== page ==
Costco (COST) Offering Possible 31.58% Return Over the Next 35 Calendar Days

Costco's most recent trend suggests a bullish bias. One trading opportunity on Costco is a Bull Put Spread using a strike $320.00 short put and a strike $310.00 long put offers a potential 31.58% return on risk over the next 35 calendar days. Maximum profit would be generated if the Bull Put Spread were to expire worthless, which would occur if the stock were above $320.00 by expiration. The full premium credit of $2.40 would be kept by the premium seller. The risk of $7.60 would be incurred if the stock dropped below the $310.00 long put strike price.

The 5-day moving average is moving up which suggests that the short-term momentum for Costco is bullish and the probability of a rise in share price is higher if the stock starts trending.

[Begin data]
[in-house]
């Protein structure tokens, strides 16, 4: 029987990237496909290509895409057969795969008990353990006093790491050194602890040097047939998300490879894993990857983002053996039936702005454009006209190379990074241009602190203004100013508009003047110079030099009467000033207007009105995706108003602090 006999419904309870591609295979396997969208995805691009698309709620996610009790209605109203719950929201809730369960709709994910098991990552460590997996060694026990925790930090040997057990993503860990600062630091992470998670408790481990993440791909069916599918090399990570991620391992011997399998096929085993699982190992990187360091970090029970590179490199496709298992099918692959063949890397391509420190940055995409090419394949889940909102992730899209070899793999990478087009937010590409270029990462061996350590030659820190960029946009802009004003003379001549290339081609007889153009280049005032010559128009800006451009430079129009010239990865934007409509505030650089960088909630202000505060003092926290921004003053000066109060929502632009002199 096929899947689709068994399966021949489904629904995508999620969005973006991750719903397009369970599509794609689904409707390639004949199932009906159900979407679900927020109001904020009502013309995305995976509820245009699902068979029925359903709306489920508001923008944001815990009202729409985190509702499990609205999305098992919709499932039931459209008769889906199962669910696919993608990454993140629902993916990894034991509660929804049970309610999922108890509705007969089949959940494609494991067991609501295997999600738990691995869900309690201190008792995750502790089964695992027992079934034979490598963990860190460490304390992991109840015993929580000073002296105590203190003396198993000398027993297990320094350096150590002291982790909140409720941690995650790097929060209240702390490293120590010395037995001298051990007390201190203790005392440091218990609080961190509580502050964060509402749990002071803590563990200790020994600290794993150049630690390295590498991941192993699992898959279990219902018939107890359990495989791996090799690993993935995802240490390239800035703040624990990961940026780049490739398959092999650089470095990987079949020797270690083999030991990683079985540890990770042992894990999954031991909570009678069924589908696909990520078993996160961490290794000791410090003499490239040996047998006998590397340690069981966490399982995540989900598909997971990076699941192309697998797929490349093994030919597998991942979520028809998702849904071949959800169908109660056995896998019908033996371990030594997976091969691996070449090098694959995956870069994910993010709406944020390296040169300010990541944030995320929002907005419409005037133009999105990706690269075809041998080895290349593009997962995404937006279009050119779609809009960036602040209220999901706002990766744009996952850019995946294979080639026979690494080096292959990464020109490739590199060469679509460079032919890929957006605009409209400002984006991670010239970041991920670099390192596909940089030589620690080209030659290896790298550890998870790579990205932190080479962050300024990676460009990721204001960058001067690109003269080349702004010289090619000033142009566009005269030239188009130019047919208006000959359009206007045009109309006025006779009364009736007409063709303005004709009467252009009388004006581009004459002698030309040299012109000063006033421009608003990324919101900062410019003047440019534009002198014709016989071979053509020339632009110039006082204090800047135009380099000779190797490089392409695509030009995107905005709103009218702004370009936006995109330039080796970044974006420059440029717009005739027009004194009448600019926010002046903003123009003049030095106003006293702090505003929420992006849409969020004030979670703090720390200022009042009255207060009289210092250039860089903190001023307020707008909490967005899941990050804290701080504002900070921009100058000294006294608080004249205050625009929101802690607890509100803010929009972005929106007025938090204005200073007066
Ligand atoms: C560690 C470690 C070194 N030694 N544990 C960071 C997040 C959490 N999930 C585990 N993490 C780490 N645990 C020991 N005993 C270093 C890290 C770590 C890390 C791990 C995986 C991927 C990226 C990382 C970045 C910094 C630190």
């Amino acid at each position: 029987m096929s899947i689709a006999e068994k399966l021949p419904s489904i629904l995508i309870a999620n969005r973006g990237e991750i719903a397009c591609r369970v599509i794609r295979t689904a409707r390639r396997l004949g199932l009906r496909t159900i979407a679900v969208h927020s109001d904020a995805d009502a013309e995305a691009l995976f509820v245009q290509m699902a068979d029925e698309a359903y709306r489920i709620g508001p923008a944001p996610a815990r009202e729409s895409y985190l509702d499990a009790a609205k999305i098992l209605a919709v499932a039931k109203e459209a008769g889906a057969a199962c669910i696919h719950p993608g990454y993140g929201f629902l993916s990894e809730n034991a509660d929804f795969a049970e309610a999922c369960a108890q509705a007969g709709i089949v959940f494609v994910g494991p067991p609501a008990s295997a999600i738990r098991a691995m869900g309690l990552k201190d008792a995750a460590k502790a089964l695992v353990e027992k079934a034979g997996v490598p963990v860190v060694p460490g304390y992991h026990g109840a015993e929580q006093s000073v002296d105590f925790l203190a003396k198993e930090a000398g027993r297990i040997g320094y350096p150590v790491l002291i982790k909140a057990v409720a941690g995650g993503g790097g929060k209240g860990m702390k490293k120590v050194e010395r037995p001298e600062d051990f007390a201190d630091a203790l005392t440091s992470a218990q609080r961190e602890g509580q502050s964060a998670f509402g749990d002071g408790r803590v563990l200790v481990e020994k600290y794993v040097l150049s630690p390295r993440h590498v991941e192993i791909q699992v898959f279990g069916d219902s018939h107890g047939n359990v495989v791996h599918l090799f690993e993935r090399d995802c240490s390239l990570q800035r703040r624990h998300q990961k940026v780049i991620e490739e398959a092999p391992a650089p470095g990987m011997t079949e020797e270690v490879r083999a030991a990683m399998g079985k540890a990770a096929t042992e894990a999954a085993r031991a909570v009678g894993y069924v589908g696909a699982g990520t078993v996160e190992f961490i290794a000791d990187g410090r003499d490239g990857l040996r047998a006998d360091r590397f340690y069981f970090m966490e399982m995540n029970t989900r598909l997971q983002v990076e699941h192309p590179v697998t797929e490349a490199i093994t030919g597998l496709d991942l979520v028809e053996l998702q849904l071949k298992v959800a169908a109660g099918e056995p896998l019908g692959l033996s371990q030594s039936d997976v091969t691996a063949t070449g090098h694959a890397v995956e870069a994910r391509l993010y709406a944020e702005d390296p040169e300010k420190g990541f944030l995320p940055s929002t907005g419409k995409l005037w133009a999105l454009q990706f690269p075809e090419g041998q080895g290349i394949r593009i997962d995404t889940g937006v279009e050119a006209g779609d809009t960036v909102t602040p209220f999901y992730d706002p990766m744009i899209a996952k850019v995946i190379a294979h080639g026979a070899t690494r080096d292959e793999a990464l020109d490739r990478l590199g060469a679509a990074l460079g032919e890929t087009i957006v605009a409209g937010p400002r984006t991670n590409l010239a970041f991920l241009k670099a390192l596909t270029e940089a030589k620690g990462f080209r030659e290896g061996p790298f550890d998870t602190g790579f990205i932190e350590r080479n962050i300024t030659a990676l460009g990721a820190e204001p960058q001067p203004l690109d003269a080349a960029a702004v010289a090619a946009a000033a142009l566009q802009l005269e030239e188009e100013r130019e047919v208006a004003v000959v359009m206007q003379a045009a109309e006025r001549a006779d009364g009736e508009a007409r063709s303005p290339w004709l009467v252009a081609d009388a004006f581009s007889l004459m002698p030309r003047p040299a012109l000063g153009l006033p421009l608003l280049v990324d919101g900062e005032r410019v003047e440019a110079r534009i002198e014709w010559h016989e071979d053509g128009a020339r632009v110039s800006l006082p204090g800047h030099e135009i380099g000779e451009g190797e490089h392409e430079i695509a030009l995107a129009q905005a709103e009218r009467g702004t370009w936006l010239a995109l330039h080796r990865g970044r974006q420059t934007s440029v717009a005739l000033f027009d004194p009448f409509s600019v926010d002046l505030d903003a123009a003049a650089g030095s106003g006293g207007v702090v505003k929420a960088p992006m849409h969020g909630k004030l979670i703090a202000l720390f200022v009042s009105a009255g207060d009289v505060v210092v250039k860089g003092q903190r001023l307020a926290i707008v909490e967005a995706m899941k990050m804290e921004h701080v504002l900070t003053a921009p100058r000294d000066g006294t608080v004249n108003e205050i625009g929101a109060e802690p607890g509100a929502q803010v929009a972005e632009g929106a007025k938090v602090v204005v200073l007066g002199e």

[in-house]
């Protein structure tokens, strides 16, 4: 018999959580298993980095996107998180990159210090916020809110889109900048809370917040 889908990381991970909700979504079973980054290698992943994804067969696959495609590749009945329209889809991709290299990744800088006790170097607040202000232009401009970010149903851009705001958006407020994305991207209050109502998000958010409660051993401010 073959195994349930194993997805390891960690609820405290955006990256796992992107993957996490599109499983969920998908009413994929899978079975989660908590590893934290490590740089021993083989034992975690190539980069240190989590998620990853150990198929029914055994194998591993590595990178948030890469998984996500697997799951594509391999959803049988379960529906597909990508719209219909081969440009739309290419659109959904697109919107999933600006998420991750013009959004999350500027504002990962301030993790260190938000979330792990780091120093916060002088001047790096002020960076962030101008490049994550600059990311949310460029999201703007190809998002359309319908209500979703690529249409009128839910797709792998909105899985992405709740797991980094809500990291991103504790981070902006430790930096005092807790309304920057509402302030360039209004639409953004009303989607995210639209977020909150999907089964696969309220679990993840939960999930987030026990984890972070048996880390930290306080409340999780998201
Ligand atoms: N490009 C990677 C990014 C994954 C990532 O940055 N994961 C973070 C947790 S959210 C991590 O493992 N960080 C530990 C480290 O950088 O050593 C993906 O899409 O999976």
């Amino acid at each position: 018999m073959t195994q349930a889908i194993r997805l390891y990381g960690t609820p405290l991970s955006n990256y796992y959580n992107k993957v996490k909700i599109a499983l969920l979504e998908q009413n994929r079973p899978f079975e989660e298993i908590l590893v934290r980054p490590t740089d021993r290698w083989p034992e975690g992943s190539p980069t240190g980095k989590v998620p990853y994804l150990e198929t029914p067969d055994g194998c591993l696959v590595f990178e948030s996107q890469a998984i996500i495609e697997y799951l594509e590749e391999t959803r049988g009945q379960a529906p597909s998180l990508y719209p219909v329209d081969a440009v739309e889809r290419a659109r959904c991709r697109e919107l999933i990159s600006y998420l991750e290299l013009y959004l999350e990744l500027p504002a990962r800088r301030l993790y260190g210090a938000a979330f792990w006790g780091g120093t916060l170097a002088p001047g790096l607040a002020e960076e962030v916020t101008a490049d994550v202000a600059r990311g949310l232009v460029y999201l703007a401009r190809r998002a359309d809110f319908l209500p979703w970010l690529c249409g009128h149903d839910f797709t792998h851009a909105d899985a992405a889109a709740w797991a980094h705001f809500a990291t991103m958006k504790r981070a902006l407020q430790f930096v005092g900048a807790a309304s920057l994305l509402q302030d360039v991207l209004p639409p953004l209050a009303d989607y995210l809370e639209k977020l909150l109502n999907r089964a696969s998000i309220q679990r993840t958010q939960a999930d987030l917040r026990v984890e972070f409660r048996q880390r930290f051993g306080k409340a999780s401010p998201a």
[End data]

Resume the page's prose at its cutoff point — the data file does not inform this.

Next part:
The 20-day moving average is moving up which suggests that the medium-term momentum for Costco is bullish.

The RSI indicator is above 80 which suggests that the stock is in overbought territory.

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LATEST NEWS for Costco

Costco Wholesale Corporation Announces Quarterly Cash Dividend
Wed, 15 Jul 2020 20:15:10 +0000
ISSAQUAH, Wash., July 15, 2020 — Costco Wholesale Corporation (“Costco” or the “Company”) (Nasdaq: COST) today announced that its Board of Directors has declared a quarterly.

Is Walmart the Tipping Point on Masks? Let’s Hope So
Wed, 15 Jul 2020 17:10:08 +0000